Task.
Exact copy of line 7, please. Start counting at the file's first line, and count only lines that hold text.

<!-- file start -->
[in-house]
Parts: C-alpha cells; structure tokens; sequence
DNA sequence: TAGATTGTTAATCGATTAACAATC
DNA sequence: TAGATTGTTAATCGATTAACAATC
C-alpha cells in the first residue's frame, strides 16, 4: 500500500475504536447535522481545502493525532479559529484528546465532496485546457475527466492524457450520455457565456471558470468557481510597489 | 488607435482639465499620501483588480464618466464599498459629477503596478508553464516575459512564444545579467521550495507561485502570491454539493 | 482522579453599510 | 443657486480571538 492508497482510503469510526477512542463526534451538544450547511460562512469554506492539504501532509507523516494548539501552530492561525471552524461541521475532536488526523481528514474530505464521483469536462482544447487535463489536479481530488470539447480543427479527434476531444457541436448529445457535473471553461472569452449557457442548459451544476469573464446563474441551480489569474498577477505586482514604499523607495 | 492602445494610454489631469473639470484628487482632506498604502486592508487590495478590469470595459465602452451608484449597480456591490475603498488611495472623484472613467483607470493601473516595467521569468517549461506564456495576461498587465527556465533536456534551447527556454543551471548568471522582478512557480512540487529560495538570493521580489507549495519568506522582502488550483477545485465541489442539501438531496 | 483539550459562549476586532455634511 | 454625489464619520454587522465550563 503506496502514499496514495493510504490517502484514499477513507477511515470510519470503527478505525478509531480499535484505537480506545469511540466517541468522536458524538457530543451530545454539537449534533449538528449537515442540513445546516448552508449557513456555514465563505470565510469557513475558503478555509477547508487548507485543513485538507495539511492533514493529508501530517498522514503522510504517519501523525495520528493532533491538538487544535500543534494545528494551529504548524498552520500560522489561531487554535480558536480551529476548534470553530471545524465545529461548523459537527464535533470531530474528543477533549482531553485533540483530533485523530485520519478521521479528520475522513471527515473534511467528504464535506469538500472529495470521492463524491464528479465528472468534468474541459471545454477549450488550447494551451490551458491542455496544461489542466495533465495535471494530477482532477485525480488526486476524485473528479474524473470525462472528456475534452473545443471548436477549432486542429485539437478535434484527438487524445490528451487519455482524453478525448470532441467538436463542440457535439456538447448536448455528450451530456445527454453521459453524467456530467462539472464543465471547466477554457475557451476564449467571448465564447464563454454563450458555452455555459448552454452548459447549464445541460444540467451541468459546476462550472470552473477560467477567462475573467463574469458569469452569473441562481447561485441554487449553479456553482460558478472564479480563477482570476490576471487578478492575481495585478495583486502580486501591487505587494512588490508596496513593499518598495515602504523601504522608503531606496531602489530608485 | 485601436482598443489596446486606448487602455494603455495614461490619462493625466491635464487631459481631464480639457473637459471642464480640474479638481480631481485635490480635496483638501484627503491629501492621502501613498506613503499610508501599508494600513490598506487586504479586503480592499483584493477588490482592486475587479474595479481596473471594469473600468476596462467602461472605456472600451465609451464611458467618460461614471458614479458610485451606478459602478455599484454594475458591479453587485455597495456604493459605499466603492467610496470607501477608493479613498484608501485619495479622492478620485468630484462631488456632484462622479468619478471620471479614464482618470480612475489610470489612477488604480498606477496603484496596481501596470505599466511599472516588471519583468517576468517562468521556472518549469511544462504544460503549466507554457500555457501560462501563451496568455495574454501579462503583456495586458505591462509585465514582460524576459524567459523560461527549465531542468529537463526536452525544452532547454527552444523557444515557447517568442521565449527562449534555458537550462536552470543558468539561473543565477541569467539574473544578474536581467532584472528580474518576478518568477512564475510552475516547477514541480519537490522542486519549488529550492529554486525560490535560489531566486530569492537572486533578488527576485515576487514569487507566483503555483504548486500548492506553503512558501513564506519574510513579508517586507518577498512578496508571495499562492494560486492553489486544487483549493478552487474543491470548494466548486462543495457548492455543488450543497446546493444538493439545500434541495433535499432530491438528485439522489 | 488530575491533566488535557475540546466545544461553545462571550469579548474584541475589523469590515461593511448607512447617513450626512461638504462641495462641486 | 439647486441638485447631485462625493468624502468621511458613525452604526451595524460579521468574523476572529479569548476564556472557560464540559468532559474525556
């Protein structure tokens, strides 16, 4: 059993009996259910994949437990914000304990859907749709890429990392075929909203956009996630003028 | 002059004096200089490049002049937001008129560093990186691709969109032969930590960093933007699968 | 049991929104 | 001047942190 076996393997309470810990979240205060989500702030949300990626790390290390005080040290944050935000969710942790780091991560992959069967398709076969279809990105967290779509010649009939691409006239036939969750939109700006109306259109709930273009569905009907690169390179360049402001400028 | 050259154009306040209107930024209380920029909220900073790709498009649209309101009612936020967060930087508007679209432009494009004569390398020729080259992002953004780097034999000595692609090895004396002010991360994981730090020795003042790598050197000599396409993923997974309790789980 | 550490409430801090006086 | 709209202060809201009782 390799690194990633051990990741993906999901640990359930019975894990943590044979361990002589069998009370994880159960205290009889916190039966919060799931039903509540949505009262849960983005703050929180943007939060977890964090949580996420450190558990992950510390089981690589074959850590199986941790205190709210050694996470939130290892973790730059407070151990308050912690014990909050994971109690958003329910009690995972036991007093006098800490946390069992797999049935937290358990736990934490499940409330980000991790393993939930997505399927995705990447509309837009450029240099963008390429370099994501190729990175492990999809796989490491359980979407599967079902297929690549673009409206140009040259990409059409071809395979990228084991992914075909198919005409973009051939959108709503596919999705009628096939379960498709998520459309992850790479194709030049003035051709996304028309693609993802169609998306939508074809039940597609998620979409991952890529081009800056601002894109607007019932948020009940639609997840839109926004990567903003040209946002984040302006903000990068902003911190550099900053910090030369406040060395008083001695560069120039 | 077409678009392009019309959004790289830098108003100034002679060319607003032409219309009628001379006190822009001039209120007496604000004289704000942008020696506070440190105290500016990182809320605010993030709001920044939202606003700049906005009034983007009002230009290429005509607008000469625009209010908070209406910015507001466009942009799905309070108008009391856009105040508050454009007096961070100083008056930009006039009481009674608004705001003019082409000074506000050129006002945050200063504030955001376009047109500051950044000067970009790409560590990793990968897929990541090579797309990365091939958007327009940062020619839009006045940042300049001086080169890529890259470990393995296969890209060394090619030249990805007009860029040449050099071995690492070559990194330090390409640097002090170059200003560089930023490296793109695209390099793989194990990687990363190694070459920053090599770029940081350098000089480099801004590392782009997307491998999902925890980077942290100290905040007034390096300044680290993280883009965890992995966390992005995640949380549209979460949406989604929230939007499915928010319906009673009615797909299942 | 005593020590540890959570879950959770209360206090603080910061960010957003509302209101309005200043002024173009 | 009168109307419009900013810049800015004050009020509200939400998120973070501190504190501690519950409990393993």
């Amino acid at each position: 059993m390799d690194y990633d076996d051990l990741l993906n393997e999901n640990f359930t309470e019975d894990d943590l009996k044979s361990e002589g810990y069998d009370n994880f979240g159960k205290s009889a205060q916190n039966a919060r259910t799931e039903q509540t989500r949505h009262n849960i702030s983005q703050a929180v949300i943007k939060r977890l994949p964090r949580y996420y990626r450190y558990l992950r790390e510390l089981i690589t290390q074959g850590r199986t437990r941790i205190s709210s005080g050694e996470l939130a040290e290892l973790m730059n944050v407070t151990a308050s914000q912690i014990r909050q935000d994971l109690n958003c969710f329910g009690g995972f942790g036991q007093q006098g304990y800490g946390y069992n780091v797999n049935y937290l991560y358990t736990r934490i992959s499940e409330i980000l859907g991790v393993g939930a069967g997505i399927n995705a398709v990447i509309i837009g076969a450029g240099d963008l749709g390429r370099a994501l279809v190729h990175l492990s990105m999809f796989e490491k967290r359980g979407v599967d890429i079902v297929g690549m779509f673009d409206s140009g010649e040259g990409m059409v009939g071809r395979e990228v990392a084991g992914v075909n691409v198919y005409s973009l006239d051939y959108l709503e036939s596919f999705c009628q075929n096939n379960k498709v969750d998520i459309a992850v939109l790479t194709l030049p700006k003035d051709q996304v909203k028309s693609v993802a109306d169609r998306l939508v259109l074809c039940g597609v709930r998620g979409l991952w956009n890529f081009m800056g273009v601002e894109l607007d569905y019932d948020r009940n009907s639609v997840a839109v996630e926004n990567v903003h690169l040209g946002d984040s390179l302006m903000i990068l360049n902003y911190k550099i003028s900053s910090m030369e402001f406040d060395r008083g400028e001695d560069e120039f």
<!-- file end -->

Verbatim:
């Amino acid at each position: 059993m390799d690194y990633d076996d051990l990741l993906n393997e999901n640990f359930t309470e019975d894990d943590l009996k044979s361990e002589g810990y069998d009370n994880f979240g159960k205290s009889a205060q916190n039966a919060r259910t799931e039903q509540t989500r949505h009262n849960i702030s983005q703050a929180v949300i943007k939060r977890l994949p964090r949580y996420y990626r450190y558990l992950r790390e510390l089981i690589t290390q074959g850590r199986t437990r941790i205190s709210s005080g050694e996470l939130a040290e290892l973790m730059n944050v407070t151990a308050s914000q912690i014990r909050q935000d994971l109690n958003c969710f329910g009690g995972f942790g036991q007093q006098g304990y800490g946390y069992n780091v797999n049935y937290l991560y358990t736990r934490i992959s499940e409330i980000l859907g991790v393993g939930a069967g997505i399927n995705a398709v990447i509309i837009g076969a450029g240099d963008l749709g390429r370099a994501l279809v190729h990175l492990s990105m999809f796989e490491k967290r359980g979407v599967d890429i079902v297929g690549m779509f673009d409206s140009g010649e040259g990409m059409v009939g071809r395979e990228v990392a084991g992914v075909n691409v198919y005409s973009l006239d051939y959108l709503e036939s596919f999705c009628q075929n096939n379960k498709v969750d998520i459309a992850v939109l790479t194709l030049p700006k003035d051709q996304v909203k028309s693609v993802a109306d169609r998306l939508v259109l074809c039940g597609v709930r998620g979409l991952w956009n890529f081009m800056g273009v601002e894109l607007d569905y019932d948020r009940n009907s639609v997840a839109v996630e926004n990567v903003h690169l040209g946002d984040s390179l302006m903000i990068l360049n902003y911190k550099i003028s900053s910090m030369e402001f406040d060395r008083g400028e001695d560069e120039f």